Low-cost airlines Skyexpress collapsed last year. Source: flickr / OsdPhoto.com
At the time, following the collapse of Sky Express and Avianova, it seemed as though there would be no other discount airlines in Russia any time soon. Moreover, after Yaroslavl’s Lokomotiv hockey team perished in a plane crash, the government labeled all non-major airlines as fly-by-night outfits and vowed to fight them.
However, in mid-October, First Deputy Prime Minister Igor Shuvalov’s government commission on competition and small-to-medium enterprise development suddenly instructed the Ministry of Transport, the Ministry of Economic Development, the Federal Anti-Monopoly Service and the Federal Tariffs Service to propose a model for stimulating competition in the air travel market by creating conditions for developing low-cost travel.
A week later, the semi-low-cost British outfit EasyJet announced that it would launch two daily flights from London to Moscow in the spring of 2013. The minimum fare would be 6,500 rubles ($205), including duties and taxes. By comparison, Aeroflot, British Airways and other carriers are offering tickets in that same period for more than 11,000 rubles ($350). Even Air Baltic and Lufthansa, which offer connection flights, charge more – around 9,000 rubles ($285). EasyJet is also planning domestic Russian flights, though “not in the immediate future.
Immediately following EasyJet’s announcement, Europe’s largest discount airline, Ryanair, applied for permission to operate flights to Russia from Ireland. Dublin to Moscow is certainly an exotic route – but is it just a test? For example, why would Ryanair not launch inexpensive flights from Moscow or St. Petersburg to Riga or Turku, where the same airline can take travelers almost anywhere – to London, for example – for 3,000 rubles ($95)?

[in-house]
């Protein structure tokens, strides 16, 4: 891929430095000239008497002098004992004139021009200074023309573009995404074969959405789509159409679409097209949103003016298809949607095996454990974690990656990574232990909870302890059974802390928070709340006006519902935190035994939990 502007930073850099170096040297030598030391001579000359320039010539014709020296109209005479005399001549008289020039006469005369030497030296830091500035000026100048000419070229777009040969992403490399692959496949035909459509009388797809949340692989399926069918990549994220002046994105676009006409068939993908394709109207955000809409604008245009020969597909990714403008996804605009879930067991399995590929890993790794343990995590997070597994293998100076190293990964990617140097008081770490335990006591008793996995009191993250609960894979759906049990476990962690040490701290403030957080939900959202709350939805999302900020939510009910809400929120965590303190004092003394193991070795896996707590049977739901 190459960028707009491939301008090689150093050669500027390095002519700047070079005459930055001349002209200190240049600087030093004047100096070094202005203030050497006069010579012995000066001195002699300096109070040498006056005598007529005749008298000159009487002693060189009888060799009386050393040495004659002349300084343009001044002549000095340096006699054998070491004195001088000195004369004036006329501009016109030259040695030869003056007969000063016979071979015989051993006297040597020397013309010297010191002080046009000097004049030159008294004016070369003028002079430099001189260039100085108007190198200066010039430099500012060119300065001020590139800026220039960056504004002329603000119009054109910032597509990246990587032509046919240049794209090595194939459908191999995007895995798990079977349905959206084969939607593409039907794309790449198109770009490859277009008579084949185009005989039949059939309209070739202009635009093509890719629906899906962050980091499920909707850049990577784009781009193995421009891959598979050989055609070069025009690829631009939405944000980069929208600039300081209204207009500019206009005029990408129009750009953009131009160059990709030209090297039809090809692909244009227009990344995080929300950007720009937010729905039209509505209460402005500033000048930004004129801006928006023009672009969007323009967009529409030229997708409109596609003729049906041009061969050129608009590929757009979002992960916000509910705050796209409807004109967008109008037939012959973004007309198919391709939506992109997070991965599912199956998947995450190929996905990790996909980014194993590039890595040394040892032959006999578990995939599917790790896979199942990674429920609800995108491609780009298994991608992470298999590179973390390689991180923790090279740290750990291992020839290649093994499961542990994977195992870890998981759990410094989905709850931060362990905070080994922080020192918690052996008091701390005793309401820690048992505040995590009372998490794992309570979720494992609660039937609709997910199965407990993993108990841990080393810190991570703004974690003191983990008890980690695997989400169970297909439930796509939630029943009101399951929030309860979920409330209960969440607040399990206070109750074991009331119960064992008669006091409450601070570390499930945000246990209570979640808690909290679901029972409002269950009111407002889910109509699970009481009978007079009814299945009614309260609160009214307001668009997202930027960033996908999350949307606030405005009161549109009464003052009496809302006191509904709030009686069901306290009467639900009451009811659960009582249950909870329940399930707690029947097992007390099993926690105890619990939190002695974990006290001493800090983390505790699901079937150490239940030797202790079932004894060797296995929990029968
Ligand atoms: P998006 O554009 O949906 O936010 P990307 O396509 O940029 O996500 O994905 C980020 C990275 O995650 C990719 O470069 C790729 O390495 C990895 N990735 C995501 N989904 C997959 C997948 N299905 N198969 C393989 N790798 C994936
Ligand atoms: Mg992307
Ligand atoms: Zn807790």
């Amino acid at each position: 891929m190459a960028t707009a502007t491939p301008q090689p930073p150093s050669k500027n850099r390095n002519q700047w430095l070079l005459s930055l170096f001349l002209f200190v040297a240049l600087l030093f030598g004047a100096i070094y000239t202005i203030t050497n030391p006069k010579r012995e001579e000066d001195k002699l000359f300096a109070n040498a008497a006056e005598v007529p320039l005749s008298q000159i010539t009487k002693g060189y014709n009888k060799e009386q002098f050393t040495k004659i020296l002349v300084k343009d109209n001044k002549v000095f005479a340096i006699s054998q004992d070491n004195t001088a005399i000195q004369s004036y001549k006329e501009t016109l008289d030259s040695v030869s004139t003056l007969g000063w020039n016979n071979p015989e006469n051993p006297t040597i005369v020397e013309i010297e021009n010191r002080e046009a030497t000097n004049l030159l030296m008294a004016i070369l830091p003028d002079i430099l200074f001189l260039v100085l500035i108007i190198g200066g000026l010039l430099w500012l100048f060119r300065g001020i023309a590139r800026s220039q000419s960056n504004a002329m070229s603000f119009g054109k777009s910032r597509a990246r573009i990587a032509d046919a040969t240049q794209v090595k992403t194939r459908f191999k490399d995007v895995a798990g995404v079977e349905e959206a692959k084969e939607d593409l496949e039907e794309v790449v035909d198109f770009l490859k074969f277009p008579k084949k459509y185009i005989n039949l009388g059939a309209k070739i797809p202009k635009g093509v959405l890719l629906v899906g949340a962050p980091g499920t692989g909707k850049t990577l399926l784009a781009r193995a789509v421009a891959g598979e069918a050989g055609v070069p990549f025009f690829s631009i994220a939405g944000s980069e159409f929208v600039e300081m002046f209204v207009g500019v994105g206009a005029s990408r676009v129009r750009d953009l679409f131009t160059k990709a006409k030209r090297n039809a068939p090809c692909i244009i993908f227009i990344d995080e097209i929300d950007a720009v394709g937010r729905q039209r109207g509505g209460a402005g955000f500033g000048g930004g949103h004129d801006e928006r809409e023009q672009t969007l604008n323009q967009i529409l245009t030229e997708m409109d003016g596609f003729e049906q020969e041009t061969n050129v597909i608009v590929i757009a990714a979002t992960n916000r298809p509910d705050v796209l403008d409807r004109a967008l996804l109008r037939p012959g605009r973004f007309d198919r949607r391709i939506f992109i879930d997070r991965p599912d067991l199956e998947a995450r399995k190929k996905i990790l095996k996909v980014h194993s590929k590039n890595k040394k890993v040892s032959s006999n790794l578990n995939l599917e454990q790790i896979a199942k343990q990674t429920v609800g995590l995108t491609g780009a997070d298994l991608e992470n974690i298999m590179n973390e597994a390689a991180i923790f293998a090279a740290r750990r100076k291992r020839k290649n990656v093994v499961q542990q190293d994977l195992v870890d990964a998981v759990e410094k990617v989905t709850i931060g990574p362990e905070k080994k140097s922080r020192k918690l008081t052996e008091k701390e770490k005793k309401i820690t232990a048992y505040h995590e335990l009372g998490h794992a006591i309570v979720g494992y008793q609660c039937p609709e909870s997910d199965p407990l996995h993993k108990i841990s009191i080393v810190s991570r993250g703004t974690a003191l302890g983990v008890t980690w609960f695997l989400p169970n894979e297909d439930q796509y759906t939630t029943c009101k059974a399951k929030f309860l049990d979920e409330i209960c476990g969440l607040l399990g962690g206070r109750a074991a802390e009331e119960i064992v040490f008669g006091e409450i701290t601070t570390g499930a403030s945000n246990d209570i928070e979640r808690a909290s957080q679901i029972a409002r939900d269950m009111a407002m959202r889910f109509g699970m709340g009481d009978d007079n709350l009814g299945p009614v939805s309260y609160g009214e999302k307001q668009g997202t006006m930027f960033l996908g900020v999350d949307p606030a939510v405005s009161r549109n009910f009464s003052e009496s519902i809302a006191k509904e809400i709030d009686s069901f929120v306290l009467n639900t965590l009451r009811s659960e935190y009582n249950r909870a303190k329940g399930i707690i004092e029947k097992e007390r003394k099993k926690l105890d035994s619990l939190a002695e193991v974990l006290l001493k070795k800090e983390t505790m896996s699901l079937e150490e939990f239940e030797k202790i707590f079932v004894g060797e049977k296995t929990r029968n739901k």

Analysts had barely listed the reasons why foreign companies offering cheap, decent goods and services tend to fail in Russia, when Aeroflot suddenly announced plans to set up its own subsidiary discount airline within a year or so – as soon as Russian legislation was amended accordingly. A dedicated airport would even be built to accommodate the low-cost carrier. Aeroflot CEO Vitaly Savelyev also promised Vladimir Putin that his company would “start with itself” in air travel de-monopolization by waiving its monopoly on 34 international flights. The Ministry of Transport was quick to express its hope that the bill on non-refundable air tickets – a cornerstone of the low-cost airline business – would be brought before the State Duma before the end of the year.
Aeroflot and other “big birds” were never directly accused of helping strike down Russia’s pioneer discount airlines, but Konstantin Teterin, who participated in launching all of Russia’s low-cost projects, still complained of “an economic environment where any large airline has leverage.” Whether this is the case or not, Aeroflot is unlikely to interfere with its own takeoff.
Vnesheconombank Deputy Chairman Sergei Vasilyev recently told Kommersant that Russia needs “more connectedness.” He recalled that, “in the Soviet times, the country’s unity was ensured by low airfares,” adding that “no Western investment is going to come to any provincial towns if it’s impossible to get there by plane".
First published in Russian in Kommersant Dengi.
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